For example, 1 brainfreeze = 12 slurpees = 50 Silver Snakes. In the example provided here, the ratio can only be simplified to 6:25. This would not be a suitable choice, as students will be unable to determine a whole number price for each of their weights. Students can be extended through questioning that prompts then to select an appropriate ratio or supported by advising them to select the name price as their base number. In the example provided, this would mean 1 brainfreeze = 12 slurpees = 12 Silver Snakes.

- Using this fictional currency, they assign prices to each of the weights in their set, for example, 1 slurpee = 1 Silver Snake, 2 slurpees = 2 Silver Snakes.
- Now students need to check whether they have chosen a ‘practical number’ as their base. In the example above, the student already has the weights 1, 2, 3, 4, 6 and 12 in their set. They need to determine if it’s possible for them to also weigh 5, 7, 8, 9, 10 and 11. If they can find combinations of the weights in their set that can weigh out each of those numbers then they have achieved the goal of a practical system of measurement. 12 is a practical number and so this is certainly possible:

2 + 3 = 5

3 + 4 = 7

1 + 3 + 4 = 8

2 + 3 + 4 = 9

4 + 6 = 10

2 + 3 + 6 = 11

This student would be able to sell spices of any weight to their customers and has maximised their profit potential! It is possible that students will select a practical number on their first try. If so, the next challenge to pose to them is why. Your question might be: Why did the number they selected turn out to be practical while the number demonstrated by the teacher was not? Can you create a model to determine if a number is practical?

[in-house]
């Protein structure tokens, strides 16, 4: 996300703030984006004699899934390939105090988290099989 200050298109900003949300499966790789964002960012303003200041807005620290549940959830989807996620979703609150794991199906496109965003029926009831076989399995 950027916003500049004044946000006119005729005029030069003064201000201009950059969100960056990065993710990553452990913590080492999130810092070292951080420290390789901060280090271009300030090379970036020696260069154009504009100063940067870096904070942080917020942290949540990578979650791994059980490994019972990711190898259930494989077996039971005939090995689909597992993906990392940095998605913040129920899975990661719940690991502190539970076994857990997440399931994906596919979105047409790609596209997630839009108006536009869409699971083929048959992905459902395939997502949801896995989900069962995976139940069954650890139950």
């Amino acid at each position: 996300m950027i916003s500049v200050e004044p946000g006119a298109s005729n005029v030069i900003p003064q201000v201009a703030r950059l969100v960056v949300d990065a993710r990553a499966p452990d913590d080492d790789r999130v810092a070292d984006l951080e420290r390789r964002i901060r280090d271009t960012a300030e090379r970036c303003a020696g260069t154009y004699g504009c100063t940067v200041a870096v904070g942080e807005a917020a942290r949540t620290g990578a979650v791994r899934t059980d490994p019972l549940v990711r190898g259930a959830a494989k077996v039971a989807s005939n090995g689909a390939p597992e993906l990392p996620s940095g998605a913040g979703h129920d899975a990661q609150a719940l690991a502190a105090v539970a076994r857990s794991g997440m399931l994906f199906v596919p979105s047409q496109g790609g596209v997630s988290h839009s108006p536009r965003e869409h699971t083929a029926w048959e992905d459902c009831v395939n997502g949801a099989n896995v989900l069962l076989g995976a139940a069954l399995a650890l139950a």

Students who do not select a practical number on their first try should be encouraged to repeat the process and try again. Before they do it is important to support them through questioning. What do you notice about your number that prevented it from being a practical base? Can you find a peer with a practical number to compare against?

- Encourage students who found practical numbers to explain their findings to those who did not.

**Communicate**

Once sufficient time has been provided for independent work, students should summarise their findings in a simple poster/PowerPoint/Canva template (slide 6).

The poster should include:

- base number and name of units
- set of unit fractions and percentages
- list of weights in set
- name of currency and cost of each weight of spice
- calculations to check for practicality of base number
- whether the base number is practical, with reasoning.

Refer to the image of the Grand Bazaar of Istanbul in slide 2 to spark their creativity when designing the poster’s aesthetic.

## Summary and reflection 15 mins

After students have a chance to explore the gallery walk, the investigation should be concluded with a class discussion about the patterns they observed.

Prompt students to reflect and demonstrate their learning by answering the following questions in their exercise books or handing out the downloadable Exit slip created from slide 7:

- Is 10 a practical number? (Give reasons for your answer.)
- Was it a good decision for our civilisation to use a measurement system based on powers of 10? Why or why not?’